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The SSD DC S3500 Review: Intel's 6 Gb/s Controller And 20 nm NAND

Test Setup, Benchmarks, And Methodology

Test Hardware
ProcessorIntel Core i7-3960X (Sandy Bridge-E), 32 nm, 3.3 GHz, LGA 2011, 15 MB Shared L3, Turbo Boost Enabled
MotherboardIntel DX79SI, X79 Express
MemoryG.Skill Ripjaws Z-Series (4 x 4 GB) DDR3-1600 @ DDR3-1600, 1.5 V
System DriveIntel SSD 320 160 GB SATA 3Gb/s
Tested DrivesIntel SSD DC S3500, 480 GB
GraphicsAMD FirePro V4800 1 GB
Power SupplyOCZ ModXStream Pro 700 W
System Software and Drivers
Operating SystemWindows 7 x64 Ultimate
DirectXDirectX 11
DriverGraphics: ATI 8.883
Benchmark Suite
Iometer v1.1.04 Workers, 4 KB Random: LBA=Full, Span Varying Queue Depths
ATTOv2.4.7, 2 GB, QD=4
CustomC++, 8 MB Sequential, QD=4
Enterprise Testing: Iometer WorkloadsReadWrite512 Bytes1 KB2 KB4 KB8 KB16 KB32 KB64 KB128 KB512 KB
Database67%100%n/an/an/an/a100%n/an/an/an/an/a
File Server80%100%10%5%5%60%2%4%4%10%n/an/a
Web Server100%100%22%15%8%23%15%2%6%7%1%1%

The Storage Networking Industry Association (SNIA), a working group made up of SSD, flash, and controller vendors, has a testing procedure that attempts to control as many of the variables inherent to SSDs as possible. SNIA’s Solid State Storage Performance Test Specification (SSS PTS) is a great resource for enterprise SSD testing. The procedure does not define what tests should be run, but rather the way in which they are run. This workflow is broken down into four parts:

  1. Purge: Purging puts the drive at a known starting point. For SSDs, this normally means Secure Erase.
  2. Workload-Independent Preconditioning: A prescribed workload that is unrelated to the test workload.
  3. Workload-Based Preconditioning: The actual test workload (4 KB random, 128 KB sequential, and so on), which pushes the drive towards a steady state.
  4. Steady State: The point at which the drive’s performance is no longer changing for the variable being tracked.

These steps are critical when testing SSDs. It’s incredibly easy to not fully condition the drive and still observe out-of-box behavior, which may lead one to think that it’s steady-state. These steps are also important when going between random and sequential writes.

For all performance tests in this review, the SSS PTS was followed to ensure accurate and repeatable results.

All tests employ random data, when available. Intel's SSD DC S3500 does not perform any data compression prior to writing, so there is no difference in performance-based data patterns.

  • Mastle
    Hi, Think there's an error on page 1, $579 for 80GB drive......Surely won't be getting it at that price for my home build!
    Reply
  • drewriley
    -Mastle - You are correct, that should read $579 for the 480GB version.
    Reply
  • busuan
    Found myself suddenly losing interests in SATA SSDs after seeing the specs of PCIe SSD in the latest MBA refresh.
    Reply
  • PapaCrazy
    An Intel 320 series SSD I put in my dad's computer just encountered the 8mb bug even though the firmware was updated with the "fixed" version. He uses the computer for business and I got him an Intel SSD thinking it'd be reliable. I think I'm gonna try Samsung next time around.
    Reply
  • Evolution2001
    Nitpicking here... but the article text is still wrong...or the math is. :p
    ''...we do know that the 800 GB model we're reviewing should run around $579. At ~$1.20/GB, ...''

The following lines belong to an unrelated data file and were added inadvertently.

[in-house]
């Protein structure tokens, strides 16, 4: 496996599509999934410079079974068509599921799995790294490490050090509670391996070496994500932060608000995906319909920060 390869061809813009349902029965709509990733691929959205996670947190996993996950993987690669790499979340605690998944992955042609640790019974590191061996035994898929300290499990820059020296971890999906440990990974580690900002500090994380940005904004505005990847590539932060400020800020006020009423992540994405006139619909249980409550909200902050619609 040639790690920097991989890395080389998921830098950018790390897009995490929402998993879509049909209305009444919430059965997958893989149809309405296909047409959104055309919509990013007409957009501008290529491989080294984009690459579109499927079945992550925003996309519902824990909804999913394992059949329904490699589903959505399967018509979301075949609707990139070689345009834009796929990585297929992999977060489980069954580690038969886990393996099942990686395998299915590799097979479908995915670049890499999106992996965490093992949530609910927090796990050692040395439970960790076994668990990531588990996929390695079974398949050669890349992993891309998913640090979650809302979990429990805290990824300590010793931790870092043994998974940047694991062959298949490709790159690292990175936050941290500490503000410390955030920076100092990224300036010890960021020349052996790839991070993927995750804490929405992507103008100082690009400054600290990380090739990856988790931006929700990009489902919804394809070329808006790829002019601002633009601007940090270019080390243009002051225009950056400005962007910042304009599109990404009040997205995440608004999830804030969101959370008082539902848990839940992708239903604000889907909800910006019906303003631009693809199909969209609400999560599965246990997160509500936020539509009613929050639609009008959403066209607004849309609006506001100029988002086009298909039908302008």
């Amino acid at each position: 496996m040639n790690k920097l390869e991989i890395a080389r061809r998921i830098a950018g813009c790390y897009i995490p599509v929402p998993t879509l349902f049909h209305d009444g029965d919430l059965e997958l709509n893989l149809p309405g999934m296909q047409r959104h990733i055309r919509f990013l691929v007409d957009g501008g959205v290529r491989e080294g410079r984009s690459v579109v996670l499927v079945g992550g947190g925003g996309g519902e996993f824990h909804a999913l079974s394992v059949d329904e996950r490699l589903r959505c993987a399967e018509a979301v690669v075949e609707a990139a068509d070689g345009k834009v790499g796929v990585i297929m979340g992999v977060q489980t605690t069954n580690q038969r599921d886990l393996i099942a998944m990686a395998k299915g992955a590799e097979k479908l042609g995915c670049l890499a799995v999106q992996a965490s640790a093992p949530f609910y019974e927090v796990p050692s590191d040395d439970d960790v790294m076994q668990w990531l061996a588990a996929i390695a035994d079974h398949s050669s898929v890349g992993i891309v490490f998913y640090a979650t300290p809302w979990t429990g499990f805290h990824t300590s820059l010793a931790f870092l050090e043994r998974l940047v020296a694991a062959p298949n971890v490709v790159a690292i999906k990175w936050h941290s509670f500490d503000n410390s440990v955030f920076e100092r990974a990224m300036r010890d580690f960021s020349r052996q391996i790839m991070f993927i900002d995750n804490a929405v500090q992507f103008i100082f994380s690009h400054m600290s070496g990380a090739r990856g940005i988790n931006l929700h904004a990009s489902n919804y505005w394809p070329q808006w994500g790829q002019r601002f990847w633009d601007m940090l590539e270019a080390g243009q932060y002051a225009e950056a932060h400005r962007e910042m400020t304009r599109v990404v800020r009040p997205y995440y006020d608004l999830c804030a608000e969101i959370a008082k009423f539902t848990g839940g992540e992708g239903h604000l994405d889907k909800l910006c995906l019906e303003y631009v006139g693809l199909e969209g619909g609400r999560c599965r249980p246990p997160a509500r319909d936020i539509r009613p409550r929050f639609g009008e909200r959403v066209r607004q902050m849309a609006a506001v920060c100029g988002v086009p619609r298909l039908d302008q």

800GB @ $1.20 = $960.
    Reply
  • drewriley
    10952175 said:
    Nitpicking here... but the article text is still wrong...or the math is. :p
    ''...we do know that the 800 GB model we're reviewing should run around $579. At ~$1.20/GB, ...''

    800GB @ $1.20 = $960.

    Thanks, just can't seem to get the right combination of 4, 8 and 0. The 480GB version is $579
    Reply
  • drewriley
    10952165 said:
    An Intel 320 series SSD I put in my dad's computer just encountered the 8mb bug even though the firmware was updated with the "fixed" version. He uses the computer for business and I got him an Intel SSD thinking it'd be reliable. I think I'm gonna try Samsung next time around.

    With the BAD_CTX_13X (8MB) failure, the fixed firmware fixed 'most' of them. The failure rates are quite low, especially after the FW 'fix', but if that one failure happens on the only drive you bought, it can really suck. As a consumer, I could care less if a million other people got a good SSD, if mine fails, I am upset. As an enterprise buyer, if one fails out a million, my company is throwing a party!


    Reply
  • flong777
    Why does Intel continue to release mediocre SSDs? Granted this performs middle of the pack but I just don't understand why a company with Intel's resources doesn't put out a top performer like the 840 Pro.
    Reply
  • Grizely1
    10955531 said:
    Why does Intel continue to release mediocre SSDs? Granted this performs middle of the pack but I just don't understand why a company with Intel's resources doesn't put out a top performer like the 840 Pro.

    Go back and read the article.

    Or, learn the difference between consumer vs commercial. It's a DT (Data Center).
    Reply
  • flong777
    10959572 said:
    10955531 said:
    Why does Intel continue to release mediocre SSDs? Granted this performs middle of the pack but I just don't understand why a company with Intel's resources doesn't put out a top performer like the 840 Pro.

    Go back and read the article.

    Or, learn the difference between consumer vs commercial. It's a DT (Data Center).

    Fair enough, I guess I should have been more clear. I don't understand why Intel is involved with so many mediocre SSDs - whether enterprise or consumer.
    While I am not an enterprise user, I think I understand the basics. Enterprise SSDs are geared to handle heavy cues and write loads.

    You have a point that it is not fair to compare enterprise with consumer - they are two different animals.
    Reply